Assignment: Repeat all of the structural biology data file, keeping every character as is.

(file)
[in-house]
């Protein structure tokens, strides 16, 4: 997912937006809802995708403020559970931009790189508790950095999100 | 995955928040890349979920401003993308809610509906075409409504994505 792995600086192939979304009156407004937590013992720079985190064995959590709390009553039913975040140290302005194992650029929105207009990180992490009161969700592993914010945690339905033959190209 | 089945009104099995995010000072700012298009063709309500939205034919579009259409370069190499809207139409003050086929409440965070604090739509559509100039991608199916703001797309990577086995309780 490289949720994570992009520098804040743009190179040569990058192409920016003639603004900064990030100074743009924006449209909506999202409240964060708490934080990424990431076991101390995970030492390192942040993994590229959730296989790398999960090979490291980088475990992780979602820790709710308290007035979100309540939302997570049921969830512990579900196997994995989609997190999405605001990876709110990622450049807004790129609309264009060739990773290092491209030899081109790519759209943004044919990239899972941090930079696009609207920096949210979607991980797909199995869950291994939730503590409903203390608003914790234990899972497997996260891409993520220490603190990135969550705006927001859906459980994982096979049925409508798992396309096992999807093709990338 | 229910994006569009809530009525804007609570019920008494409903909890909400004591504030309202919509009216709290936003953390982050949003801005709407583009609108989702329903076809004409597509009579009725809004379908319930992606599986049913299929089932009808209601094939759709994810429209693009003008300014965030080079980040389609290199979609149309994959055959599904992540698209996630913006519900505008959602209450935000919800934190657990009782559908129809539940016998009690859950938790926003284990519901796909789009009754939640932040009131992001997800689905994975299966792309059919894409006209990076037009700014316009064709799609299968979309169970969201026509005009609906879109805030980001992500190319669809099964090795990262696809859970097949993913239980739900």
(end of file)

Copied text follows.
[in-house]
């Protein structure tokens, strides 16, 4: 997912937006809802995708403020559970931009790189508790950095999100 | 995955928040890349979920401003993308809610509906075409409504994505 792995600086192939979304009156407004937590013992720079985190064995959590709390009553039913975040140290302005194992650029929105207009990180992490009161969700592993914010945690339905033959190209 | 089945009104099995995010000072700012298009063709309500939205034919579009259409370069190499809207139409003050086929409440965070604090739509559509100039991608199916703001797309990577086995309780 490289949720994570992009520098804040743009190179040569990058192409920016003639603004900064990030100074743009924006449209909506999202409240964060708490934080990424990431076991101390995970030492390192942040993994590229959730296989790398999960090979490291980088475990992780979602820790709710308290007035979100309540939302997570049921969830512990579900196997994995989609997190999405605001990876709110990622450049807004790129609309264009060739990773290092491209030899081109790519759209943004044919990239899972941090930079696009609207920096949210979607991980797909199995869950291994939730503590409903203390608003914790234990899972497997996260891409993520220490603190990135969550705006927001859906459980994982096979049925409508798992396309096992999807093709990338 | 229910994006569009809530009525804007609570019920008494409903909890909400004591504030309202919509009216709290936003953390982050949003801005709407583009609108989702329903076809004409597509009579009725809004379908319930992606599986049913299929089932009808209601094939759709994810429209693009003008300014965030080079980040389609290199979609149309994959055959599904992540698209996630913006519900505008959602209450935000919800934190657990009782559908129809539940016998009690859950938790926003284990519901796909789009009754939640932040009131992001997800689905994975299966792309059919894409006209990076037009700014316009064709799609299968979309169970969201026509005009609906879109805030980001992500190319669809099964090795990262696809859970097949993913239980739900």